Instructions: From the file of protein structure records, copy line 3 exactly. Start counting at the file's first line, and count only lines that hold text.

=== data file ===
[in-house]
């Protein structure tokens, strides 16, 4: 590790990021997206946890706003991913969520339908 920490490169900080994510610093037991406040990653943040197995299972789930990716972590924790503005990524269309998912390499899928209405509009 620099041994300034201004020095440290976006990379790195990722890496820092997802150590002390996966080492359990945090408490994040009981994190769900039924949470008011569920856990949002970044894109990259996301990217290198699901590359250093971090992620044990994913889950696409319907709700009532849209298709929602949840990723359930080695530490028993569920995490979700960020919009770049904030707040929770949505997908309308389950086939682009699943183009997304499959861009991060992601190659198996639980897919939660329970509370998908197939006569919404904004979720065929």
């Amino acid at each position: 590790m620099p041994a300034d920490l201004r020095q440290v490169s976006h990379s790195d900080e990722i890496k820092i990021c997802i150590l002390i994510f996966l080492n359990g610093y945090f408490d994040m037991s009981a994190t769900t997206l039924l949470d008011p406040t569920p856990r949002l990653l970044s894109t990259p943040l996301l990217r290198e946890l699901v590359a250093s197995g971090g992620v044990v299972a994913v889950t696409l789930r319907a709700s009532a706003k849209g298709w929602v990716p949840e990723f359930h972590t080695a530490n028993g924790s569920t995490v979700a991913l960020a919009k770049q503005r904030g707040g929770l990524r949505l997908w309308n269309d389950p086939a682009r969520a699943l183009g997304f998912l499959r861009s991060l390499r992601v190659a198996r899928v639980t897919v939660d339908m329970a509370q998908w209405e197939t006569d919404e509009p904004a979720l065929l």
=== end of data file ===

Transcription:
């Amino acid at each position: 590790m620099p041994a300034d920490l201004r020095q440290v490169s976006h990379s790195d900080e990722i890496k820092i990021c997802i150590l002390i994510f996966l080492n359990g610093y945090f408490d994040m037991s009981a994190t769900t997206l039924l949470d008011p406040t569920p856990r949002l990653l970044s894109t990259p943040l996301l990217r290198e946890l699901v590359a250093s197995g971090g992620v044990v299972a994913v889950t696409l789930r319907a709700s009532a706003k849209g298709w929602v990716p949840e990723f359930h972590t080695a530490n028993g924790s569920t995490v979700a991913l960020a919009k770049q503005r904030g707040g929770l990524r949505l997908w309308n269309d389950p086939a682009r969520a699943l183009g997304f998912l499959r861009s991060l390499r992601v190659a198996r899928v639980t897919v939660d339908m329970a509370q998908w209405e197939t006569d919404e509009p904004a979720l065929l």